On September 18, 1981, the Gerald R. Ford presidential museum was dedicated in Grand Rapids with President Ronald Reagan and former President Ford among those in attendance.
The rest of the story:
As a boy growing up in Grand Rapids, he used to drive his 1924 second-hand car along the factory-lined street where the museum now stands.
Other familiar haunts of his youth are gone now, such as the Greek restaurant where he washed dishes while attending high school, and several of the houses in which the Ford family lived.
But while he and his wife, Betty, now live in Palm Springs, Calif., Mr. Ford said he still considered Grand Rapids to be home. The high point of his life, he told the thousands attending today’s dedication, ”is here today, in my hometown among my friends.” And an impressive array of friends were gathered, including representatives from four foreign countries, friends from his days in Congress, most of his Presidential Cabinet and leaders of the Democratic and Republican Parties.
President Reagan called his onetime rival for the Presidency ”a man of decency, a man of honor.” Vice President Bush praised Mr. Ford as a healer of the nation. Thomas P. O’Neill Jr., Speaker of the House of Representatives, described him as ”the right man in the time of our needs.” Tributes From Foreign Leaders
There were warm tributes, too, from Prime Minister Pierre Elliott Trudeau of Canada; President Jose Lopez Portillo of Mexico; Valery Giscard d’Estaing, former President of France, and Sunao Sonoda, Japanese Foreign Minister.
The Ford museum differs from other Presidential commemorative buildings in that it houses only memorabilia of Mr. Ford ‘s life and not his Presi dential papers. Those papers are housed in the Gerald R.Ford Library, a $4.3 million structure dedicated last spring on the Ann Arbor cam pus of the University of Michigan, his alma mater.
The Presidential libraries of Hoover, Franklin D. Roosevelt, Truman, Eisenhower, Kennedy and Johnson contain both museum displays and Presidential papers. The Ford Museum was financed through donations from private citizens, businesses and foundations, although the operating costs are paid by the Federal Government.
Lady Bird Johnson, who was actively involved in the founding of Presidential library bearing her husband’s name, toured the Ford Museum this morning. Later, at a luncheon hosted by Mr. Ford and his wife, Betty: ”I’ve seen them all now and this one is just splendid. It’s so straight-forward, so warm. It’s so like the man.” Javits Attends Ceremony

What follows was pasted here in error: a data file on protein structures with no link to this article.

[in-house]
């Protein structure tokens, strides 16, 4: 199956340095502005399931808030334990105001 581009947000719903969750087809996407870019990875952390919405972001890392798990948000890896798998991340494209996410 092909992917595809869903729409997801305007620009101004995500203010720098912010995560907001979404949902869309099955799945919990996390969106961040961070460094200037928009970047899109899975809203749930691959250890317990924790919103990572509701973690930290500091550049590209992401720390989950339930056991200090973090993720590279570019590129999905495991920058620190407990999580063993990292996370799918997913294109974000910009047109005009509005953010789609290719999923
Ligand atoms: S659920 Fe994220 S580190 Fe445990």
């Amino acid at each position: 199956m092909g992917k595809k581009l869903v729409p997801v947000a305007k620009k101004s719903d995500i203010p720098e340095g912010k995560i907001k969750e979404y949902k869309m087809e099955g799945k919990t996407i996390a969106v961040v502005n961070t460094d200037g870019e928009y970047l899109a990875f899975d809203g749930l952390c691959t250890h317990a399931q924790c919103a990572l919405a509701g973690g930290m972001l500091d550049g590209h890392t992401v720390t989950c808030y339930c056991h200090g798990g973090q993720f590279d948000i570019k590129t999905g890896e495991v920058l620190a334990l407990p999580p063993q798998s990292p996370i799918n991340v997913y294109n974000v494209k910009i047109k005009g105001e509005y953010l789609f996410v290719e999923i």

To former Senator Jacob K. Javits, Republican of New York, who flew here yesterday aboard Air Force 1 with President Reagan, the Ford Museum ”has a special kind of warmth.”
Senator Edward M. Kennedy, Democrat of Massachusetts, expressed amazement at the realism of the museum’s full-scale reproduction of the Oval office as it appeared in the Ford years in the White House.
Many of the items in the replica Oval Office were personal items that belonged to Mr. Ford, including his swivel chair, pen set, family photographs, flags, and a wood carving from his son, Steve. Other furnishings in room are duplications.. On display elsewhere in the museum are such historic documents as President Nixon’s August 1974 letter of resig nation, and President Ford’s pardon of Mr. Nixon. Other Items on Display
Also in the museum is a reproduction of the Quonset hut that Mr. Ford used in his first bid for Congress in 1948; gifts to the Fords from numerous heads of state; momentos of his childhood and youth, including a football helmet; and a display of handmade gifts sent to President Ford by Americans to commenmorate the nation’s Bicentennial in 1976.
Mr. Ford said he did not have a favorite among the exhibits in the museum. ”It’s my life, it’s the totality that makes it a good museum,” he said today. ”We put the warts and all in there.” Among what he called the warts were letters from citizens bitterly protesting his pardon of Mr. Nixon. Only hours before the museum ceremony today, President Reagan got in a final round of work at a breakfast meeting with Mr. Lopez Portillo and Mr. Trudeau, where they discussed plans for the North-South meeting to be held Oct. 22 and 23 in Cancun, Mexico. Reagan Goes on to Denver
After the dedication ceremonies Mr. Reagan flew to Denver to address the National Federation of Republican Women. As the crowds were assembling today for the museum dedication, those who attended a gala here last night were still chuckling over Bob Hope’s big line of the evening.
”I was relieved when President Reagan showed up,” Mr. Hope had said. ”Until then, Vice President Bush and Secretary of State Haig couldn’t agree who was in charge here.”
WKAV, The Memory Station, Blog.
Marjorie Hunter, “Dignitaries Praise Ford at Museum Dedication“, New York Times, September 19, 1981.